The First Sunday after the Epiphany: The Baptism of Jesus, January 8, 2023

November 27, 2022 | by Bruce Epperly

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Isaiah 42:1-9, Psalm 29 Acts 10:33-43 Matthew 3:13-17

The Baptism of Jesus is the first Sunday in the Epiphany Season.  When we consider Jesus’ baptism, we must place it in the context of God’s global revelation, embodied in the visit of the Magi, persons of another faith tradition, and Peter’s outreach to Cornelius and his family.  In a time in which becoming a Christian often shrinks peoples’ sense of revelation and ethical concern in many quarters, Peter needs to be reminded that for God, nothing and no one is unclean. Knowing Jesus broadens our scope of concern and delight in the wellbeing of others. The light of Epiphany shines on everyone and everyone is welcomed into God’s realm of salvation.   In the Baptism of Jesus, we are invited to reflect on our own baptisms and the global reach of God’s love.  Jesus is God’s chosen Child, the Beloved, and all of us are also God’s chosen.  While Jesus may be the decisive revelation of God’s love, all newborn children reveal the face of God, as Pelagius asserts.

In words echoed in Jesus’ first public message (Luke 4:18-19), Isaiah describes the persistence of God’s chosen servant whose mission is to “open the eyes that are blind, to bring out the prisoners from the dungeon, from the prison those who sit in darkness.”  Suffering and sacrifice will not deter God’s chosen messenger.  In fact, God’s servant embraces downward mobility and sacrifice for God’s sake, to expand God’s realm on earth. God’s chosen servant will persist until God’s realm of justice comes to fruition.  While we don’t know the identity of the chosen servant, we do know the servant’s vocation: to be a light to the nations, to enable persons throughout the world to experience God’s wisdom and choose the path of salvation.  Revelation is a call to serve, and an invitation to inclusiveness.  Mysticism takes us beyond self-interest and self-preoccupation to world loyalty.  The separate, isolated, and self-aggrandizing self dies to give birth to a global, generous self.

Psalm 29 exalts God’s power.  The Psalmist experiences God’s powerful voice resounding everywhere and in all things.  God’s wise speech gives birth to a complex, orderly, and beautiful universe.  Divine creativity is not value neutral.  In the spirit of Whitehead, the aim of the universe is toward the production of beauty, whether in the creation of galaxies and planets or the evolution of the human adventure.  Those who imitate God’s power are ethical and aim at beauty.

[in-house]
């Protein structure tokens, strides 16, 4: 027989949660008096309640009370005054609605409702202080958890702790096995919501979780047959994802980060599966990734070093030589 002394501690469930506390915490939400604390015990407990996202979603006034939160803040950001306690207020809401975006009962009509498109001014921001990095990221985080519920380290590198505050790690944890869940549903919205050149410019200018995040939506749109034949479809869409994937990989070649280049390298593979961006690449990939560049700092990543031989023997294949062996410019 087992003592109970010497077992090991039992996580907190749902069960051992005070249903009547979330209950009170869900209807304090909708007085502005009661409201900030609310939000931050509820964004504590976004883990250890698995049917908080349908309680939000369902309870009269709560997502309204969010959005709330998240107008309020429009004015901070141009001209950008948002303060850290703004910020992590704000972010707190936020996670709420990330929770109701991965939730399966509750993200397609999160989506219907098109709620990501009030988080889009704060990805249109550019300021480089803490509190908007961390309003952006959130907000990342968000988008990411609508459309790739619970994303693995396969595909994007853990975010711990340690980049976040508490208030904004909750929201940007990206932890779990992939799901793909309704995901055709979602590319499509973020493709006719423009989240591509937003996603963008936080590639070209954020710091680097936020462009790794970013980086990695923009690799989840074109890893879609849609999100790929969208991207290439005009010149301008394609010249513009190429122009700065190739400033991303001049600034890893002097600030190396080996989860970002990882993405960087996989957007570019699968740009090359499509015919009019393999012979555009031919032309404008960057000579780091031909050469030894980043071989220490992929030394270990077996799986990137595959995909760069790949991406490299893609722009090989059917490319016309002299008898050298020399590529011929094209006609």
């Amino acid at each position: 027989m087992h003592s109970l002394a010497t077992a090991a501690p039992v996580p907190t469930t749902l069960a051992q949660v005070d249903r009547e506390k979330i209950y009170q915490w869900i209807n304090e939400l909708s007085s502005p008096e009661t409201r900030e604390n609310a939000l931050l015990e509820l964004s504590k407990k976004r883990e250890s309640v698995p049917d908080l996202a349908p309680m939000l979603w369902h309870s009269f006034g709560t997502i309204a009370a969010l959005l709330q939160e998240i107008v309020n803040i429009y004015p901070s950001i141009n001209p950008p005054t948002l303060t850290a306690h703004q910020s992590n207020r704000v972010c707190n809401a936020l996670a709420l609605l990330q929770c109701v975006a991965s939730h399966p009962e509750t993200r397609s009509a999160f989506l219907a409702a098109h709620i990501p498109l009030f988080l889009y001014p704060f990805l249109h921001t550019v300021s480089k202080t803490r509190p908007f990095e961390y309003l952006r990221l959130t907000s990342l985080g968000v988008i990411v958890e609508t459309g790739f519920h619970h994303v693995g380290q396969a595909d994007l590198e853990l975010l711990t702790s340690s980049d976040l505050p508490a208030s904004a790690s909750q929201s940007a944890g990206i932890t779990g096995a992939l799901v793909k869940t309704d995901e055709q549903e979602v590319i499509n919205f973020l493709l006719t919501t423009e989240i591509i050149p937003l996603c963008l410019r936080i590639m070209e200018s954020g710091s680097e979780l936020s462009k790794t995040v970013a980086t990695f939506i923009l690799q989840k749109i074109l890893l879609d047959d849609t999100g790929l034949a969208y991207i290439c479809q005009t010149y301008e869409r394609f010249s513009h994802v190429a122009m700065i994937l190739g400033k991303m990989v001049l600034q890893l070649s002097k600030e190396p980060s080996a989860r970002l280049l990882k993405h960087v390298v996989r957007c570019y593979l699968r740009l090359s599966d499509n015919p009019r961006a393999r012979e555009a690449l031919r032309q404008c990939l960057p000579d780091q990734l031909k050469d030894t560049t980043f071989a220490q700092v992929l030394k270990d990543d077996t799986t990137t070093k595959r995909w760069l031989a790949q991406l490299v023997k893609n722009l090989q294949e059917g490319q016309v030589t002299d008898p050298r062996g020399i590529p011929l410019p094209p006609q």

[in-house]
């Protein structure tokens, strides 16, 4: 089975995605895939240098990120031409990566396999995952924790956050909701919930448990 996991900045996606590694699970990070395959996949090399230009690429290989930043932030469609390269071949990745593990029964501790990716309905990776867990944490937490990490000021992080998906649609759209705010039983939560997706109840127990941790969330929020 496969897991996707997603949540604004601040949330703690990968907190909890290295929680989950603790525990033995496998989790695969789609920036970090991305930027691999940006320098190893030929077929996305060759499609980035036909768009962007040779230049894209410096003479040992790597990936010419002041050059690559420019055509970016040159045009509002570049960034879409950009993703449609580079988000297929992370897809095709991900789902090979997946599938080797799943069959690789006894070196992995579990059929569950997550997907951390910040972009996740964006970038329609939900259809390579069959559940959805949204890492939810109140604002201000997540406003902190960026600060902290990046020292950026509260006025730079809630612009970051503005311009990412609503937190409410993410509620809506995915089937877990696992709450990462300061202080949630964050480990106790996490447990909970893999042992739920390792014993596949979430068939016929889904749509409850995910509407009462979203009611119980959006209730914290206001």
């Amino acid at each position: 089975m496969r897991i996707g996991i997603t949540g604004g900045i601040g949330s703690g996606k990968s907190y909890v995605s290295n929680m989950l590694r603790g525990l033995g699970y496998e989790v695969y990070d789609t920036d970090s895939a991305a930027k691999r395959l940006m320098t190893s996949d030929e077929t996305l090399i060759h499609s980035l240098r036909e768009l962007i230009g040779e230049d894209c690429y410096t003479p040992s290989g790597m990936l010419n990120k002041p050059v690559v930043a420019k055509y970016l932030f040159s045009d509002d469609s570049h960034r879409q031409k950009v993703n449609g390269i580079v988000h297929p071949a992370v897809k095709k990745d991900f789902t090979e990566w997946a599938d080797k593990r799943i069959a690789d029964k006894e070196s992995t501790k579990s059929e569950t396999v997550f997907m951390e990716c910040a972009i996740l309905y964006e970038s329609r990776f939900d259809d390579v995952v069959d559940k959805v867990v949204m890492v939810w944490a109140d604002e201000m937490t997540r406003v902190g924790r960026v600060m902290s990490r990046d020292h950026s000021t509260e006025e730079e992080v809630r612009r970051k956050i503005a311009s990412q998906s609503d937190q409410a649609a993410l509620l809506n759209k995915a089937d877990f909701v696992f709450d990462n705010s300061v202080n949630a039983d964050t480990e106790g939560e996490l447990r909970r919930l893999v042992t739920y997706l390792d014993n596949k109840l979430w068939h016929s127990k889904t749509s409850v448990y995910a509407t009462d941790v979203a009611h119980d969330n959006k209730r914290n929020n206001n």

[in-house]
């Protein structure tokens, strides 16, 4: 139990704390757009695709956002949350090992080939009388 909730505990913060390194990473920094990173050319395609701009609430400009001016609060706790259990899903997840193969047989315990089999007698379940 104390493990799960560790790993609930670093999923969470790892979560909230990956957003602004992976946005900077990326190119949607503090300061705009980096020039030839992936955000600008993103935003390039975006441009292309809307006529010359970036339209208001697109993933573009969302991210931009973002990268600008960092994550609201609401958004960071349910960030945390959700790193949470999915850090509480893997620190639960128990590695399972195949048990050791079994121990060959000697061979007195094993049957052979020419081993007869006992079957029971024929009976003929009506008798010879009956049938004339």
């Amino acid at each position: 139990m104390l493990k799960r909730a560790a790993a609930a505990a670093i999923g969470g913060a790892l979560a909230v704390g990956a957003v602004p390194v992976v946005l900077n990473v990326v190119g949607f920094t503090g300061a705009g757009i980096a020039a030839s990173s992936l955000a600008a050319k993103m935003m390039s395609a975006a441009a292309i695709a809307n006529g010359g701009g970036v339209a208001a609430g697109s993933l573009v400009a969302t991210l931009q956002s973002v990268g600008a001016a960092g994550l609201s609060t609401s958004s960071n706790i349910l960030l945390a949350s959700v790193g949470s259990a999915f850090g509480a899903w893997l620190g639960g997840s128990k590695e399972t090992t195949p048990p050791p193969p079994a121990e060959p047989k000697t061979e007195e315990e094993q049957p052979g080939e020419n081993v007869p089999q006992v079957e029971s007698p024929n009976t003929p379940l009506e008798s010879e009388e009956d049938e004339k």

In the Act’s reading, Peter proclaims the universal impact of God’s revelation in the life, death, and resurrection of Jesus.  God shows no partiality: God’s love envelopes the Gentile Cornelius and his family with the same care as God’s love embraces the Jewish people.  Every nation – every condition of life – has a home in God’s love. The death and resurrection of Jesus is global, not parochial, and this has ethical implications.  Peter must reach out to Gentile Cornelius, letting go of his Jewish privilege, and we must reach out to our “others,” enabling the distant other to become a “holy other.” Jesus’ life encompasses the undocumented worker, refugee on the border, struggling single parent, and bloviating politician. The waters of salvation are given to all, requiring us to treat everyone as God’s beloved.  Or, as Dorothy Day once averred, “I speak to people as if they are angels.”  We are always on holy ground.  We address God in every encounter and every face.  Loving God in the abstract matters little; loving God in the concrete world of diversity and otherness gives glory to God and advances God’s mission of Shalom.

Jesus goes to the Jordan to be baptized. While John the Baptist sees no need for this ritual, Jesus insists on having John baptize him. Although the Holy Spirit descends on Jesus, his baptism unites him with us and enables us to be more Christ-like.  Spirit-filled, Jesus evokes the Spirit in us.  Baptism is an act of awareness and grace.  It does not change our relationship with God but transforms our sense of relatedness to God. God is at work in our lives moment by moment, the source of healing and transforming possibilities, claiming our baptism awakens us to a greater influx of divine influx.  Grace abounds and is prevenient, prior to our efforts.  Grace is also personal, shaped by our response to God’s presence in our lives.  God provides “greater” or “lesser” insight and illumination, and possibility, in relationship to our openness.  Still, God is always providing possibilities even when we turn away and the “best for that impasse” may simply be the first step, and not the final destination, in our personal reformation and healing.

Today, with Martin Luther, we remember our baptisms and the ubiquity of divine grace.  Baptism is God’s pronouncement on us as beloved, as worthy of love, and challenge to participate in the new life God mediates to us. Baptism is the reminder that nothing – internally or externally – can separate us from the love of God.  We are in God’s care – God will not give up on us – and we can mediate that divine care to others, welcoming them to God’s circle of love.

Bruce Epperly is a pastor, professor, spiritual guide, and author of over seventy books, including The Elephant Is Running: Process and Open and Relational Theology and Religious Pluralism; Prophetic Healing: Howard Thurman’s Vision Of Contemplative Activism; Mystic’s In Action: Twelve Saints For Today; Walking With Saint Francis: From Privilege To Activism; Messy Incarnation: Meditations On Process Christology, and From Cosmos To Cradle: Meditations On The Incarnation. His latest book is The Prophetic Amos Speaks To America. He can be reached for seminars and talks at